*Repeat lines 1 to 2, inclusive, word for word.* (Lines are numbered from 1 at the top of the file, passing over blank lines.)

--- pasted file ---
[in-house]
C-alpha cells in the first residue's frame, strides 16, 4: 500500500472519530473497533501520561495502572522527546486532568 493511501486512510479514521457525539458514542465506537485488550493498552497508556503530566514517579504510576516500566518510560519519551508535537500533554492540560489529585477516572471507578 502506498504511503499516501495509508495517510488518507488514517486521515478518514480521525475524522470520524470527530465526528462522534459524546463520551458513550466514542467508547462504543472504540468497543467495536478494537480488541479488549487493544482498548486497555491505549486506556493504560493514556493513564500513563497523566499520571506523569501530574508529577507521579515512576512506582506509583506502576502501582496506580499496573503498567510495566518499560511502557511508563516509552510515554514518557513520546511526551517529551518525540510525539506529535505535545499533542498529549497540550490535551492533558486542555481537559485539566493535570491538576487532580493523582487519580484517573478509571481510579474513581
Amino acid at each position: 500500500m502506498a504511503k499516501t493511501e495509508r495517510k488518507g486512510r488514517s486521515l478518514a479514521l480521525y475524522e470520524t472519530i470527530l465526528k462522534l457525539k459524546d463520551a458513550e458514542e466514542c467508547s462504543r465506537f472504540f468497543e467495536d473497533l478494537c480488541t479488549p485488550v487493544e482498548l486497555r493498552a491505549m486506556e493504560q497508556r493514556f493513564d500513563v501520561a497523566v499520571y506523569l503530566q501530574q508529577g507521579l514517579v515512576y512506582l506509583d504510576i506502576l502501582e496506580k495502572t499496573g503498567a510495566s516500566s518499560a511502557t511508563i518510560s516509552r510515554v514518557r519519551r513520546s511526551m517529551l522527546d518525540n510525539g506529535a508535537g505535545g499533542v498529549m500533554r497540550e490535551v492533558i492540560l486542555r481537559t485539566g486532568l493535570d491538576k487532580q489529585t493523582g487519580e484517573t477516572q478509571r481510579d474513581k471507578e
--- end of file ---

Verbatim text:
[in-house]
C-alpha cells in the first residue's frame, strides 16, 4: 500500500472519530473497533501520561495502572522527546486532568 493511501486512510479514521457525539458514542465506537485488550493498552497508556503530566514517579504510576516500566518510560519519551508535537500533554492540560489529585477516572471507578 502506498504511503499516501495509508495517510488518507488514517486521515478518514480521525475524522470520524470527530465526528462522534459524546463520551458513550466514542467508547462504543472504540468497543467495536478494537480488541479488549487493544482498548486497555491505549486506556493504560493514556493513564500513563497523566499520571506523569501530574508529577507521579515512576512506582506509583506502576502501582496506580499496573503498567510495566518499560511502557511508563516509552510515554514518557513520546511526551517529551518525540510525539506529535505535545499533542498529549497540550490535551492533558486542555481537559485539566493535570491538576487532580493523582487519580484517573478509571481510579474513581